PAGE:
FIGS. 4A-4H. Expression of Helios is important for Treg function. FIG. 4A shows expression of Helios is important for Treg function. Rag2−/− hosts received sort-purified CD4 T cells (Teff: CD44loCD62Lhi, CD4 Treg: CD3+CD4+CD25+) from defined donor mouse strains. Recipients were examined for changes in weight, microscopic intestine pathology (n=4). FIG. 4B shows Rag2−/− hosts received sort-purified Teff cells (CD44loCD62Lhi, CD45.1) and CD4 Treg (CD3+CD4+YFP+) from FoxP3YFP-Cre or Heliosfl/fl/FoxP3YFP-Cre mice. Recipients were examined for changes in weights and survival (n=4). FIGS. 4C and 4D show Levels of FoxP3 expression by FoxP3+CD4 cells in spleens from indicated hosts was evaluated. FIG. 4E shows spleen cells from Rag2−/− hosts were analyzed for the frequency and numbers of CD11b+Gr1+ cells. FIG. 4F shows defective suppressive function of Helios−/− CD8 Treg. WT B and CD25-depleted CD4 T cells were transferred into Rag2−/− hosts along with Ly49+ or Ly49 CD8 T cells from either Helios+/+ or Helios−/− mice. Rag2−/− adoptive hosts were immunized with NP19-KLH in CFA at day 0 and reimmunized with NP19-KLH in IFA at day 10. Primary and secondary NP specific IgG1 responses were measured using serum prepared at day 10 and 15 (n=3). FIG. 4G shows WT B and CD25-depleted CD4 T cells were transferred into Rag2−/− hosts along with Ly49+ or Ly49 CD8 T cells from Rag2−/− BM chimera reconstituted with Helios+/+ or Helios−/− hematopoietic cells. Rag2−/− adoptive hosts were immunized with NP19-KLH in CFA at day 0 and reimmunized with NP19-KLH in IFA at day 10. Secondary IgG response to NP is shown (n=3).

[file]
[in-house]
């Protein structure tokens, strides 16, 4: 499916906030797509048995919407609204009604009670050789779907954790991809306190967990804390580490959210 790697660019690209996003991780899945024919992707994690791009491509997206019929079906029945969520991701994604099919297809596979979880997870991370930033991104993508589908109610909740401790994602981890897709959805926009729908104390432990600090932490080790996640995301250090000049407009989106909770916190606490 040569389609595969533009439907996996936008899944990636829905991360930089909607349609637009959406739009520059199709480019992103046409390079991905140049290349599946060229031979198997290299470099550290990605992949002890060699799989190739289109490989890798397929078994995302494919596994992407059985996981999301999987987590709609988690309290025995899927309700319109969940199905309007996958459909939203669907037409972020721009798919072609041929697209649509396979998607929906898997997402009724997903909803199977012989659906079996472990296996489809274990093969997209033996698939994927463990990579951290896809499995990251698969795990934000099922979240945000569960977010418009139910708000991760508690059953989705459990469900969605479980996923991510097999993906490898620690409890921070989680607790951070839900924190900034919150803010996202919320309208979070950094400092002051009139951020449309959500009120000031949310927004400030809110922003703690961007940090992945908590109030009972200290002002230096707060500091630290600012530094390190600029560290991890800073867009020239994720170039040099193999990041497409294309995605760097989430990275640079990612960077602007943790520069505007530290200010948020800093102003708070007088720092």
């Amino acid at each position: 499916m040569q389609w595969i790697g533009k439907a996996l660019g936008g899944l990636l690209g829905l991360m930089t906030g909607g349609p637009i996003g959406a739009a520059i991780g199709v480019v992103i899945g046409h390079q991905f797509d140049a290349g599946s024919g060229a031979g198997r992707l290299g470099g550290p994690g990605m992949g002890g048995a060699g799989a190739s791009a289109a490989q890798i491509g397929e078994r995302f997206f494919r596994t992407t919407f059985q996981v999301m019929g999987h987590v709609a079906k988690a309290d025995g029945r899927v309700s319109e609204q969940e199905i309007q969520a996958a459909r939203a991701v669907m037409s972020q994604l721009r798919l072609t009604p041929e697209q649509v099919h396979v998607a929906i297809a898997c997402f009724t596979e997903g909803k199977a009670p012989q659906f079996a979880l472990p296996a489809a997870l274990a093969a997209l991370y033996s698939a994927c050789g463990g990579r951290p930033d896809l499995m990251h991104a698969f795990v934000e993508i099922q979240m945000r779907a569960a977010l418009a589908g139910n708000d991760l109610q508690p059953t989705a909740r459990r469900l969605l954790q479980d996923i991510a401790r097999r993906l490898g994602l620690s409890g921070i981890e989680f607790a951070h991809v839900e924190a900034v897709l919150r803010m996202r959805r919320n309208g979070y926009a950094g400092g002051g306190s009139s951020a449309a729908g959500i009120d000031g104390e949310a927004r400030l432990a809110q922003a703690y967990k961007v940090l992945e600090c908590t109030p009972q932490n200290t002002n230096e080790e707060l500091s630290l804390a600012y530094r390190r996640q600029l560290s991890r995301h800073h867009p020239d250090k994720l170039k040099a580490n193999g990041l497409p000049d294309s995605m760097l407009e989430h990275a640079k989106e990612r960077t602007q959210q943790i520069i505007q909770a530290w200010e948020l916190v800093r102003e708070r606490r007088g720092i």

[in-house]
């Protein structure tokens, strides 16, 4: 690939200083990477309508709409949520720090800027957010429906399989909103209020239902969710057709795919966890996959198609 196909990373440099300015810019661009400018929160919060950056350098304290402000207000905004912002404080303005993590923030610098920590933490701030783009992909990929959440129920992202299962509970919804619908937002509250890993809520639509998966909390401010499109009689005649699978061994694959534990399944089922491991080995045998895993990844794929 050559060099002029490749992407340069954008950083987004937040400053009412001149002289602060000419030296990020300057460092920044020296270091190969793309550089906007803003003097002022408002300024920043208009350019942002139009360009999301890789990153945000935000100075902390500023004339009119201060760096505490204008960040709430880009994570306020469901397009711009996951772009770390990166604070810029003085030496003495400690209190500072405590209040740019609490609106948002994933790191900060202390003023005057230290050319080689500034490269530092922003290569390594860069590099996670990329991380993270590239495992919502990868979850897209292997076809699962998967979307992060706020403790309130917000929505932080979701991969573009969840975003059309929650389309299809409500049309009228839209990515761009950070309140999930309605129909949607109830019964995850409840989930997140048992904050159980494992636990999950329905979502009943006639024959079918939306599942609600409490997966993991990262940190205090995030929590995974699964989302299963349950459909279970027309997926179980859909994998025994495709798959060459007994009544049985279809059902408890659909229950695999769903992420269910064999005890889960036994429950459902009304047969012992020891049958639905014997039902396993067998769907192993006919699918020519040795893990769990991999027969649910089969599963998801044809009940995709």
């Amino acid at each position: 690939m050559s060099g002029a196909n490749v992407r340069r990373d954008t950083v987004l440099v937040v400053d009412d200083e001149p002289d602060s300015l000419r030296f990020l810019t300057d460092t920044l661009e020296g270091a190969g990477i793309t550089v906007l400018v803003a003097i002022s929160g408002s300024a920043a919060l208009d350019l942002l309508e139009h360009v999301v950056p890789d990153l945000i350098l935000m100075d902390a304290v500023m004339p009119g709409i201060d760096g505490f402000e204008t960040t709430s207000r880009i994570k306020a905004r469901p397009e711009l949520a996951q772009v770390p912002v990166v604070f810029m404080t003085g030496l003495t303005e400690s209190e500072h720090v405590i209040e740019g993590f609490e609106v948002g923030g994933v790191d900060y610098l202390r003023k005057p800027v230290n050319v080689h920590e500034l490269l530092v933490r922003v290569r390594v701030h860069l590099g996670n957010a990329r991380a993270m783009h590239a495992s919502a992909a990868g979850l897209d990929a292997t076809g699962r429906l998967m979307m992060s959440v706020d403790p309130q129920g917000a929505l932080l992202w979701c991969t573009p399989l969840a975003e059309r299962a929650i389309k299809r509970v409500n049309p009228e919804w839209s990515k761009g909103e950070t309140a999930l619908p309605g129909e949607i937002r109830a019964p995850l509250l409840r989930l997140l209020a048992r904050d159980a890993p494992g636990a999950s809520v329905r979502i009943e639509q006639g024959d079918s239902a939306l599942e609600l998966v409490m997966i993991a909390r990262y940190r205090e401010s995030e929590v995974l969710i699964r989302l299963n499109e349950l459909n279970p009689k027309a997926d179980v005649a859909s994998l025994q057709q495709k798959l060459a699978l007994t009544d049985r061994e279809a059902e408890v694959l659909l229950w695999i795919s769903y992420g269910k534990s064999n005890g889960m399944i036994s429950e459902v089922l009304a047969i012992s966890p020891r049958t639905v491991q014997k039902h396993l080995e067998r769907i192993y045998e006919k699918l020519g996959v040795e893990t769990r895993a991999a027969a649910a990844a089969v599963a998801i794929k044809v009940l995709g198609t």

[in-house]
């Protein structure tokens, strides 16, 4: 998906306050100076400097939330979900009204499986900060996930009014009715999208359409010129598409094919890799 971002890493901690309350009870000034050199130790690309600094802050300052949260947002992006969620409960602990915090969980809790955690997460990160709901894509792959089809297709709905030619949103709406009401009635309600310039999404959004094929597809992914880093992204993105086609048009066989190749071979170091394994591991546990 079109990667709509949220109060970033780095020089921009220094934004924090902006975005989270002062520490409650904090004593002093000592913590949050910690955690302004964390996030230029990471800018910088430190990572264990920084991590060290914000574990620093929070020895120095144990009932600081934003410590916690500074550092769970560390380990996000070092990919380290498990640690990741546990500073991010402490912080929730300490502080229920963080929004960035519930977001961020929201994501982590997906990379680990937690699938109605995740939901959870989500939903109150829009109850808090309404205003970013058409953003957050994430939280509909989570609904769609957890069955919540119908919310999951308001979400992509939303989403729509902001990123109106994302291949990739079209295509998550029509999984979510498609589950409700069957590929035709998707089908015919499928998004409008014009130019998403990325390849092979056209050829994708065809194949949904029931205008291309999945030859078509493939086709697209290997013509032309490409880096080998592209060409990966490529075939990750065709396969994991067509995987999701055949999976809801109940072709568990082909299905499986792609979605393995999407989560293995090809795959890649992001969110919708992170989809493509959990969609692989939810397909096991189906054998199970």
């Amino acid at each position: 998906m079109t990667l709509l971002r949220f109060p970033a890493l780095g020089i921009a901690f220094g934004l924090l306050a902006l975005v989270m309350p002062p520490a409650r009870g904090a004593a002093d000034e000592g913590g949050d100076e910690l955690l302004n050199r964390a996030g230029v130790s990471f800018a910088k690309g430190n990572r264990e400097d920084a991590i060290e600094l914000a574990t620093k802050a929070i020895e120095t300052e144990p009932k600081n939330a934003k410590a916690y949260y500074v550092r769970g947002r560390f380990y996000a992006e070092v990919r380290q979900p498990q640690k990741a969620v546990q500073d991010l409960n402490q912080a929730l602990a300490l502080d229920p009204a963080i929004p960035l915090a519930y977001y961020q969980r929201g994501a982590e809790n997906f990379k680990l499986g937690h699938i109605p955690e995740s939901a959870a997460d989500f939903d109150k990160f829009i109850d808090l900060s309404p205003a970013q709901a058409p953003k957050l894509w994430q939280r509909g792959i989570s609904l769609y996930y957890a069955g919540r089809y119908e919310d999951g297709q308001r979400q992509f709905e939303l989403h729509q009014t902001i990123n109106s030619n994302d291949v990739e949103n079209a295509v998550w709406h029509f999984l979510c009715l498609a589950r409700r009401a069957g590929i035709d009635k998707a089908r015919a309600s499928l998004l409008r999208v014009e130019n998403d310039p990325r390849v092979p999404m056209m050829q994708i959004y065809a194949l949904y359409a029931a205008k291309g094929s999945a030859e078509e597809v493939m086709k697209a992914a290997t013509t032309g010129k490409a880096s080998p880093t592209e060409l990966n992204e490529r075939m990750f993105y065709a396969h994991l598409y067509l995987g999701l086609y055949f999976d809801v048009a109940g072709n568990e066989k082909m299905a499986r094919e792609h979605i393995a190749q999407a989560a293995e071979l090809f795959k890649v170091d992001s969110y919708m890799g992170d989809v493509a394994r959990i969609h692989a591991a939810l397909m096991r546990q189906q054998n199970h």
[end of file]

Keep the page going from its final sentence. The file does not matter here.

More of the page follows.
FIGS. 5A-50 show Helios dependent molecular pathways contribute to the CD4 and CD8 Treg integrity. FIG. 5A shows distribution of genome wide Helios binding sites in FoxP3+CD4 and Ly49+CD8 Treg; FIG. 5B shows the number of Helios target genes and overlapping Helios binding sites in CD4 and CD8 Treg; FIG. 5C shows DNA motif analysis of Helios bound regions; FIG. 5D shows representative molecular pathways in CD4 and CD8 Treg that are contributed by Helios target genes; and, FIG. 5E shows ChiP-seq analysis of the binding of Helios and modified histones at Birc1, Bag1, NFAT1, Jak and Stat5b in CD4 and CD8 Treg. Vertical lines in gene diagrams (bottom) indicate exons. FIG. 5F shows BM chimeras were generated by reconstituting lethally irradiated Rag2−/− mice with Helios+/+, Helios−/−, Heliosfl/fl/CD4-Cre or Heliosfl/fl/FoxP3YFP-Cre mice. 6-8 wks after BM reconstitution, IL-2 responsiveness of FoxP3+CD4 cells from spleens of each group was tested. Representative histograms for the expression of p-Stat5b from two independent experiments are shown in FIGS. 5G-5I. CD4 Treg from WT (CD45.1) and IKZFfl/fl/CD4-Cre (CD45.2) mice were cotransferred into Rag2−/−γc−/− mice. FoxP3+CD4 Treg from spleens of recipients were analyzed for the numbers, apoptosis and surface phenotype at 5 days after transfer (n=4). FIG. 5J shows 1×106 OT-II cells were transferred into Rag2−/− hosts followed by immunization with OT-II peptide (10 g) in CFA. Sort-purified CD25+CD4+ T cells (2×105) from CD45.1+ Helios+/+ or CD45.2+ Helios−/− mice were transferred into these Rag2−/− hosts. 5 days after CD4 Treg transfer, spleen cells from Rag2−/− hosts were analyzed for CD4+ T cells of OT-II (Vβ5+), CD45.1 or CD45.2 phenotype and levels of Helios, FoxP3 and RORγt expression. Cytokine expression by Helios+/+ and Helios−/− CD4 Treg upon in vitro restimulation with PMA and ionomycin was assessed by intracellular cytokine analysis. Levels of cytokines IFNγ, IL-17A and TNFα and TF RORγt by Helios+/+ and Helios−/− CD4 Treg are shown after gating on FoxP3+CD4 cells. FIG. 5K shows Ly49+CD8 Treg from Helios WT (CD45.1+) and Helios KO (Heliosfl/fl/CD4-Cre) mice were transferred into Rag2−/−Prf−/− mice along with OT-II cells (Va2+Vβ5+) followed by immunization with OT-II peptides (20 ug) in IFA. 5 days later, the percentage of Ly49+CD8 cells from each origin and levels of apoptosis in spleens were analyzed. FIG. 5L shows Lethally irradiated Rag2 mice were reconstituted with hematopoietic precursors from Helios+/+ or Helios−/− mice (n=3-4). At the time point of robust autoimmune progression (˜8 wks after BM reconstitution), Ly49+CD8 T cells from spleens of these mice were analyzed for the expression of PD-1, Lag3, TIM3 and CD127. FIG. 5M shows FACS-sorted Ly49+CD8 cells (>99%) were transferred into Rag2−/− hosts along with OT-II cells followed by immunization with OT-II peptides in IFA. After 12 days, CD8 T cells in these adoptive hosts were analyzed for PD-1 and TIM3 expression. FIG. 5N shows CD8 T cells recovered from Rag2−/− hosts that were transferred with B, CD4 and Ly49+10 CD8 cells from Helios+/+ or Helios−/− mice as described above, were analyzed for their phenotype. Recovered CD8 cells from spleen were sorted based on PD-1 expression and analyzed for Blimp-1 expression. Graph shows fold increase of Blimp-1 expression over PD-1-Helios WT CD8 cells. FIG. 5O shows the numbers of Ly49+CD8 cells recovered from spleens of Helios+/+ or Helios−/− BM chimeras (c) or Rag2−/− hosts (d) were analyzed.